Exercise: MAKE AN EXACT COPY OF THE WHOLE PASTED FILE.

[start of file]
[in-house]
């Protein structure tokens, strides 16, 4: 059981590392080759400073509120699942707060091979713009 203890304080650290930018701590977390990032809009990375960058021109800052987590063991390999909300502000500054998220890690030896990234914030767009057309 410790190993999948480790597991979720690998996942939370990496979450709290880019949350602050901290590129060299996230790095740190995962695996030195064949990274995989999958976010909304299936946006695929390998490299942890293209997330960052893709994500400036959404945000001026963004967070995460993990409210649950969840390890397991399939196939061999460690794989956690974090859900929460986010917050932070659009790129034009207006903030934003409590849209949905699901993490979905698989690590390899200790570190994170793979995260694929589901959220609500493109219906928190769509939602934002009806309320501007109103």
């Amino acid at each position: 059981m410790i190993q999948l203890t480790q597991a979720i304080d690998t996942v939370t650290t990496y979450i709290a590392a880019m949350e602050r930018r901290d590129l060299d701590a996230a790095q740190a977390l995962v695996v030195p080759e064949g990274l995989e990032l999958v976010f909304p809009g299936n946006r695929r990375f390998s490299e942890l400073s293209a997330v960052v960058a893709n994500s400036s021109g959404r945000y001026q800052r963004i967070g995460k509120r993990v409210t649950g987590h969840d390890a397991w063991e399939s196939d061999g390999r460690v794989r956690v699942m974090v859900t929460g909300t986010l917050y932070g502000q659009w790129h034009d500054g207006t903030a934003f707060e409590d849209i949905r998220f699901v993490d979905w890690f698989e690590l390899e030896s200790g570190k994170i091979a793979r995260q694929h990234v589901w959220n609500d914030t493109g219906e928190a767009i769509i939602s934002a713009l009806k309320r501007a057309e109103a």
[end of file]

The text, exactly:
[in-house]
């Protein structure tokens, strides 16, 4: 059981590392080759400073509120699942707060091979713009 203890304080650290930018701590977390990032809009990375960058021109800052987590063991390999909300502000500054998220890690030896990234914030767009057309 410790190993999948480790597991979720690998996942939370990496979450709290880019949350602050901290590129060299996230790095740190995962695996030195064949990274995989999958976010909304299936946006695929390998490299942890293209997330960052893709994500400036959404945000001026963004967070995460993990409210649950969840390890397991399939196939061999460690794989956690974090859900929460986010917050932070659009790129034009207006903030934003409590849209949905699901993490979905698989690590390899200790570190994170793979995260694929589901959220609500493109219906928190769509939602934002009806309320501007109103």
């Amino acid at each position: 059981m410790i190993q999948l203890t480790q597991a979720i304080d690998t996942v939370t650290t990496y979450i709290a590392a880019m949350e602050r930018r901290d590129l060299d701590a996230a790095q740190a977390l995962v695996v030195p080759e064949g990274l995989e990032l999958v976010f909304p809009g299936n946006r695929r990375f390998s490299e942890l400073s293209a997330v960052v960058a893709n994500s400036s021109g959404r945000y001026q800052r963004i967070g995460k509120r993990v409210t649950g987590h969840d390890a397991w063991e399939s196939d061999g390999r460690v794989r956690v699942m974090v859900t929460g909300t986010l917050y932070g502000q659009w790129h034009d500054g207006t903030a934003f707060e409590d849209i949905r998220f699901v993490d979905w890690f698989e690590l390899e030896s200790g570190k994170i091979a793979r995260q694929h990234v589901w959220n609500d914030t493109g219906e928190a767009i769509i939602s934002a713009l009806k309320r501007a057309e109103a």